Blog Post | Marriage and ADHD Four Key Moves
Marriage & ADHD:
Four Important Moves To Keep Your Relationship Together
By Robin Nordmeyer, ADHD Coach
Being married for anyone has its ebbs and flows, ups and downs. It’s just a natural part of the commitment we make in a relationship. When you add one or more partners with ADHD into the mix -- let's just say life together gets very interesting.
I know this because I have experienced it first-hand with my husband of 32 years. And I am the one with ADHD. I have also coached with many adult clients who fear they will lose a spouse to separation or divorce if they don’t pull it together.
In fact, the reality suggests that couples impacted by ADHD could be two or more times likely to end up with failed marriages. You start out in love, excited to create your new life together, and then boom the struggles start to surface and reoccur. Then the couple begins to question the viability of sticking it out to work on the challenges and unhealthy relationship dynamics that come into play.
Does this story sound familiar? Before throwing in the towel, let me share a little good news and the hope that there can be better days and a healthier relationship ahead.
Always first, acknowledge and develop your understanding and awareness of ADHD. This means both partners. You can’t deal with something you won’t try to embrace and understand. This can feel a little scary to dive into but it pays off. You can eliminate a lot of character sabotage and resentment when you really get what’s happening.
Second, agree to start fresh. You can’t change the past, but you can influence and impact the future. When you are always looking at what’s behind you and dwelling on the past, it’s hard to move forward and focus on what’s possible. Agree to hit the reset button. Learn how as a couple to forgive and work together to leverage your strengths, build new skills, and find better strategies that work for the two of you as a team. A counselor may be needed and a coach can help you develop goals and integrate some new strategies and actions to create the marriage you hoped for.
Third, ramp up the positive communication. A marriage thrives when there is a healthier ratio of positive to negative feedback. In an ADHD-stressed marriage, the opposite is more so the case. There is a higher ratio of negative feedback versus positive. No one is encouraged by constant negative feedback to try harder. It’s the positive feedback that builds on hope and potential.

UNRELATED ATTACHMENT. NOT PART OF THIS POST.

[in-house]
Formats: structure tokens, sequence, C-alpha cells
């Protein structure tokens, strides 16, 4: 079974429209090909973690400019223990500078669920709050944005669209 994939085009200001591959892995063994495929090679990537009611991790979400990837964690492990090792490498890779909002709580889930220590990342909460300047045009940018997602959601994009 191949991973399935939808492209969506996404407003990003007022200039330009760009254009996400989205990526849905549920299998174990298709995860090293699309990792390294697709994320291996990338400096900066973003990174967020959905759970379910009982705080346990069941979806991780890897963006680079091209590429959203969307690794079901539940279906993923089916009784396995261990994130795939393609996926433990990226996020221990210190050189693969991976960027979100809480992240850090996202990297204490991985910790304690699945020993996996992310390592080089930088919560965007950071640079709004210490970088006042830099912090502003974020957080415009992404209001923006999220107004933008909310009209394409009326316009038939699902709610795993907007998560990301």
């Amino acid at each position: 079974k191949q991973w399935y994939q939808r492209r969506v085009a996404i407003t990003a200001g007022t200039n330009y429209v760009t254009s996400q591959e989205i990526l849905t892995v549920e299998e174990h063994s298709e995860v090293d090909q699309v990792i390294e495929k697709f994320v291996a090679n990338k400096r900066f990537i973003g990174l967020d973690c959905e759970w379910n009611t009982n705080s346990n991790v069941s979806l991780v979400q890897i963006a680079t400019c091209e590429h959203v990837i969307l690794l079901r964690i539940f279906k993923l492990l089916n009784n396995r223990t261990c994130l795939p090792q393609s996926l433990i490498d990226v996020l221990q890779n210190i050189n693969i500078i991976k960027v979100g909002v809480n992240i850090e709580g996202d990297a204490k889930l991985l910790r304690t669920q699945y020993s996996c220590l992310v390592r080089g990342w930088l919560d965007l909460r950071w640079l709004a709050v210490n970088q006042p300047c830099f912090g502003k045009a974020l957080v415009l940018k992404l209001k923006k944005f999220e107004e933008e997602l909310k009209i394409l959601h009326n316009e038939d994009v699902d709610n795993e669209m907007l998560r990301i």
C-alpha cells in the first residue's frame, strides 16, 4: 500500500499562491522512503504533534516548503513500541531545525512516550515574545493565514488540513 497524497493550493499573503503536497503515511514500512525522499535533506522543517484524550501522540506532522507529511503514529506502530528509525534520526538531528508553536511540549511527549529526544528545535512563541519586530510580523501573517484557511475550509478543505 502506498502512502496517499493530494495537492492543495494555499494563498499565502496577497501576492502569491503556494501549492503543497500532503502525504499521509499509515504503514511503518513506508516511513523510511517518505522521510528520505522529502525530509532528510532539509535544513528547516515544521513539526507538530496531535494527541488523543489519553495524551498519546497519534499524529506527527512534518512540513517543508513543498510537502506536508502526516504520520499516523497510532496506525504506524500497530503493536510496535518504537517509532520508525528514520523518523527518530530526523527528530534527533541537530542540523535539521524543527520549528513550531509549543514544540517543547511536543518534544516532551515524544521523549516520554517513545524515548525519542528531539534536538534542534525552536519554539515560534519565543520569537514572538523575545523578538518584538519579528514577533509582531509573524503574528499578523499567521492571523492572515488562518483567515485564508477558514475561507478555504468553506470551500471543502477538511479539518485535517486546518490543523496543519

Here’s a strategy that can help with the reset and positive –and remember it works both ways too. We call this strategy 'Shine the Light on What is Right' at our Center. Each partner starts their day with five coins or tokens in your left pocket. No pockets, no problem, you can use something like bracelets too. As you go throughout the day, find five opportunities to communicate your genuine appreciation for one another. Just five times. Can you do it? Each time you do, physically move your coin, charm, bracelet from your left pocket to your right pocket.
When we focus more on what is right and minimize the negative, we are encouraging and offering more hope for getting through this together. The interest and energy to keep trying is reinforced. In contrast, too much of the negative and what is wrong will result in shut down, avoidance, and checking out of the situation and relationship.
Fourth, find better times for more effective communication. Many of the areas of concern in our couple's workshop and research study are often related to weaker working memory and emotional outbursts. Both can wreak a lot of unnecessary havoc in the couple's ability to attend to one another’s requests and to engage in complex conversations.
With ADHD, there are times in the day when we are more prone to forgetting or with tracking complex conversations. There are also times when we are more easily triggered and prone to reacting emotionally. Notice when you and your partner are able to communicate well and effectively. Be curious about what makes that work for you. Those become your recipe for success. Based on what you discover, set up routine and preferable times to enjoy one another in conversations, to communicate what’s important, to ask for support.
Most importantly, don't let ADHD defeat your marriage and the hopes you had for your life together. The challenges related to ADHD can be addressed in productive ways.
If you like these strategies, consider joining our next Marriage Uncomplicated Couple's Study and Workshop.